The way I give back is by remembering that I only got to where I am because someone helped me, and it is my responsibility to lift others and make things better for them. I don’t want the women coming behind me to experience the things I did. I mentor brand founders, do private investing in start-ups, and I focus on broader social impact through Tatcha’s Beautiful Faces, Beautiful Futures, where we invest in girls’ education internationally. Thus far we have funded 8.75 million days of school globally for girls.
The biggest thing that I’ve learned is that facts are our friends.
When I was starting Tatcha and having trouble raising capital, I hd no idea that less than five percent of VC dollars go to women-funded businesses. I just assumed there was something wrong with me. It made the journey so much harder and there was a human cost to the experience.
Then, in 2018, I was told that I was not a real CEO, and was asked to step down from the company I had founded and led successfully for nine years. I internalized criticism and believed it. I wish I had known then that Harvard Business Review issued a report that same year stating that Asian Americans were the least likely demographic to be promoted to senior management. Asian females fare the worst, making up less than 0.4 percent of directors in the Fortune 500 because they are perceived to lack leadership qualities.
In 2021, just as I was returning to Tatcha as CEO for a second time to execute a turnaround, WWD published a story showing that only three of the top 20 beauty manufacturers had female CEOs. Seeing my story in numbers allowed me to put down the burden of that self doubt. The data made me realize there is a systemic issue. It was never about me.
Today, I believe three out of the top five skin care brands at Sephora are being led by Asian women. When diverse people are given a fair shot in leadership roles, not only can they prove there is more than one model for success, but they’re better able to reflect the diverse needs of the clients and employees who we exist to serve.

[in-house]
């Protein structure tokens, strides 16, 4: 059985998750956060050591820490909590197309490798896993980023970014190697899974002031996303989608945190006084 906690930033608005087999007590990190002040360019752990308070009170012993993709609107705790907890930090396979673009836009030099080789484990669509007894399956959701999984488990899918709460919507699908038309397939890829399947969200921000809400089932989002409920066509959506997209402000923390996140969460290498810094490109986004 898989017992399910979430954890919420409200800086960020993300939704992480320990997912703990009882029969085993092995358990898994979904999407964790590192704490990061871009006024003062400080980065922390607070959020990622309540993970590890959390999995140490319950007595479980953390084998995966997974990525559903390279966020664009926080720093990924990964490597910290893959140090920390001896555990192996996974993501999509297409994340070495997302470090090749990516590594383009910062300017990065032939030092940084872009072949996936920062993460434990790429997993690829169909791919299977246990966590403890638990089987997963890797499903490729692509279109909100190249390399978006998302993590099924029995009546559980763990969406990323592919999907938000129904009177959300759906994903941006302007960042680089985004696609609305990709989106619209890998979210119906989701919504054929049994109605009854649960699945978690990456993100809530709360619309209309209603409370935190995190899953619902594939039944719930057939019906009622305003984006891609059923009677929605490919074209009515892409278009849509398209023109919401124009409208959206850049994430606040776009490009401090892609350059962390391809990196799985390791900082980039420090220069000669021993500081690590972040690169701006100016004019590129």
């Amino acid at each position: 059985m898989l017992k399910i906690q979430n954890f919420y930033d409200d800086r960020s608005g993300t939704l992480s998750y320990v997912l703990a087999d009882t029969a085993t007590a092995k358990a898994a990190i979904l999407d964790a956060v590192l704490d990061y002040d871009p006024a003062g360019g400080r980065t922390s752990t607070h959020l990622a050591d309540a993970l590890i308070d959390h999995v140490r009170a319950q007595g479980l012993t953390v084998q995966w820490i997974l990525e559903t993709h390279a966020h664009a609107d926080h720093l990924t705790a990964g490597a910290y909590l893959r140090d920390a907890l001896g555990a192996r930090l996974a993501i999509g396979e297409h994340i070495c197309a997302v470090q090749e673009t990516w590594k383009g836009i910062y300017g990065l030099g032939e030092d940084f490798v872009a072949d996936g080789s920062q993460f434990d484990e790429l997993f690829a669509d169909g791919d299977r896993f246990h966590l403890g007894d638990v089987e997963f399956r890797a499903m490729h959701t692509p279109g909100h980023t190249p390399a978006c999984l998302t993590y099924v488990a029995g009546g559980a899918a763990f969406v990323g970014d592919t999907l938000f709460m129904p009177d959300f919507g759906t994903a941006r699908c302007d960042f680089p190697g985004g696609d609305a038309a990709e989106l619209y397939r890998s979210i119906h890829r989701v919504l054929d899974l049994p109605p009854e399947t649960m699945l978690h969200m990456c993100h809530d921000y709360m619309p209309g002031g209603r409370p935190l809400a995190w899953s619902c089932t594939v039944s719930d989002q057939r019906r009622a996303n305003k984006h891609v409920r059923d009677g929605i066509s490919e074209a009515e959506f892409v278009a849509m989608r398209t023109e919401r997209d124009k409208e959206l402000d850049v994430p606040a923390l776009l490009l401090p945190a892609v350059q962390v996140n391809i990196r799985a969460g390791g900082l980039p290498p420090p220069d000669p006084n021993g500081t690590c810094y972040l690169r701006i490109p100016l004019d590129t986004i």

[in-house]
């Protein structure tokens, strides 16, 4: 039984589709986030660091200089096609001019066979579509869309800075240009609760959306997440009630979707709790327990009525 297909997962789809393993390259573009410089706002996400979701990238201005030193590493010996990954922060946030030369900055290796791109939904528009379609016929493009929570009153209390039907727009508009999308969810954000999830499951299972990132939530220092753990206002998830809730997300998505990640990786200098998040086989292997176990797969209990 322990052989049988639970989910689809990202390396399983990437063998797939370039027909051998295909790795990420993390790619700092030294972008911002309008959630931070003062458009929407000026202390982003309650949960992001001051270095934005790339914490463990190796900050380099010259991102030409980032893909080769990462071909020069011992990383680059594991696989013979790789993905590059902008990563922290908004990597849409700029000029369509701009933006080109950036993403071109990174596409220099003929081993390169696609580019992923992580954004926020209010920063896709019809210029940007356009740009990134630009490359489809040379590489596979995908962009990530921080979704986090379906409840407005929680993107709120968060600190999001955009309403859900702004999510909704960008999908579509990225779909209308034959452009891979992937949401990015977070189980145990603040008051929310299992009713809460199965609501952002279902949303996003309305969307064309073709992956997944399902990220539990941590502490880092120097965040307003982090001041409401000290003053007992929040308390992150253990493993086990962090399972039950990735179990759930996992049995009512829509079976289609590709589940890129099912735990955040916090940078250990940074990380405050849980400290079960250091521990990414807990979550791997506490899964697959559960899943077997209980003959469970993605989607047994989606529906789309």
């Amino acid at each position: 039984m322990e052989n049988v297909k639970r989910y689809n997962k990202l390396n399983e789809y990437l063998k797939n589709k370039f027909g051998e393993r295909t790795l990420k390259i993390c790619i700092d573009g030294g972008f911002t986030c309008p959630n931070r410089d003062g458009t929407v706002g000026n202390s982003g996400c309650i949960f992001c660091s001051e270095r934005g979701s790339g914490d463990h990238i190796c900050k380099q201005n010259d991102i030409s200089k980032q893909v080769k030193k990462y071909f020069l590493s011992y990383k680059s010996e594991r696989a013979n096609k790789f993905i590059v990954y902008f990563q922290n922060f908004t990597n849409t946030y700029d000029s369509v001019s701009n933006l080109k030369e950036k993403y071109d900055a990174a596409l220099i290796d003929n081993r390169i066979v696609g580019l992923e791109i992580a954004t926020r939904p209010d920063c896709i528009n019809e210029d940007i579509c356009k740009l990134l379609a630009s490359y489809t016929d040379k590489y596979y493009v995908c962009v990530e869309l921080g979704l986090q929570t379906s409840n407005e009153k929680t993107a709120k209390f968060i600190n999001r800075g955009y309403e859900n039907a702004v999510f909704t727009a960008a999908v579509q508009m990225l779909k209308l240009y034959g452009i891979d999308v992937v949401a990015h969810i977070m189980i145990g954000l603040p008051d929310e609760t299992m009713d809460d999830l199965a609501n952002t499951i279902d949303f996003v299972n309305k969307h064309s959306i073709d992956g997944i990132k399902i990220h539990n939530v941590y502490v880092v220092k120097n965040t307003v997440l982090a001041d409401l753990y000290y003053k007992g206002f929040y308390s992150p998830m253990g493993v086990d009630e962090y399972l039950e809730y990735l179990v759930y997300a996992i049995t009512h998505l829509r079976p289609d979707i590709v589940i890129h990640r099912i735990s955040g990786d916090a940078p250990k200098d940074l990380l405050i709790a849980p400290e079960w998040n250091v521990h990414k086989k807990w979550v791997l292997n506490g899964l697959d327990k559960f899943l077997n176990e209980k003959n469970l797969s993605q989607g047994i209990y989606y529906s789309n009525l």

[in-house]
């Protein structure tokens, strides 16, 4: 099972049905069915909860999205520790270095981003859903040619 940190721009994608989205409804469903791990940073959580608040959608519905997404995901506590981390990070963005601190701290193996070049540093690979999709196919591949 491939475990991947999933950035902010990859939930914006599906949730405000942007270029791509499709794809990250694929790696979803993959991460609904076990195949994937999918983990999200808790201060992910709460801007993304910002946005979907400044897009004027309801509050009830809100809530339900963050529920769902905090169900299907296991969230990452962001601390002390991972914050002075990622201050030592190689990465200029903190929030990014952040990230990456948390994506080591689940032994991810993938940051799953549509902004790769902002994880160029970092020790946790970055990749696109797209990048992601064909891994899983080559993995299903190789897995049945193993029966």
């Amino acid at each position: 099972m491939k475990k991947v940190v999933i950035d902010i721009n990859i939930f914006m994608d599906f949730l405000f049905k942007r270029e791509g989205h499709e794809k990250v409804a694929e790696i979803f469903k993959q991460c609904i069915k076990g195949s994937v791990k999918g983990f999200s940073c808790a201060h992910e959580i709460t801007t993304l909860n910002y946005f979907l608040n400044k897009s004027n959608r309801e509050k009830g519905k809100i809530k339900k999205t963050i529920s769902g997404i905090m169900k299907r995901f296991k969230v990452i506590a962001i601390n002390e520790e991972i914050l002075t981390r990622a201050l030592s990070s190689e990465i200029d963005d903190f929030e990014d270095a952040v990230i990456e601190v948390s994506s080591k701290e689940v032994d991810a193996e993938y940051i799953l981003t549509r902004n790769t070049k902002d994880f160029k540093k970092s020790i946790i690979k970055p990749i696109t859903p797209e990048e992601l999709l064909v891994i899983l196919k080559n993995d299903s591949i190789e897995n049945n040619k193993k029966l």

Founder, Shani Darden Skincare
My mentorship program started shortly after the pandemic and the Black Lives Matter moment. I don’t think I have all of the answers, but I know how hard it is to be an aesthetician and to start a brand. I work with mentees on whatever they need help with. It’s difficult when you’re first starting out and don’t have a lot of money, so I might give them advice on where to go for packaging, for example, that doesn’t require large quantities to start out with. Or I might set up a meeting. Ali Webb from DryBar first introduced me to Sephora — I wouldn’t have gotten that meeting without her. I’ve been working with Sienna Brown of Glosshood as a mentee, so I introduced her to Sephora. She was accepted to the Sephora Accelerator program. That’s beyond amazing. I can’t wait to get in there and buy those products when they launch!
When I’m working with entrepreneurs, I’m looking for someone who is beyond motivated. It’s challenging to start a business and I want to stop people from making the mistakes I made. For instance, I’m working with an aesthetician who has about 30 stock keeping units in her line and we just went in and said, you have to cut half of that!
Everybody needs a champion. Dr. Erma Benitez was mine. She’s a dermatologist who hired me just out of aesthetician school, which is unheard of. But she took a chance on me and taught me everything, and that opportunity is for sure why I’m a good aesthetician today.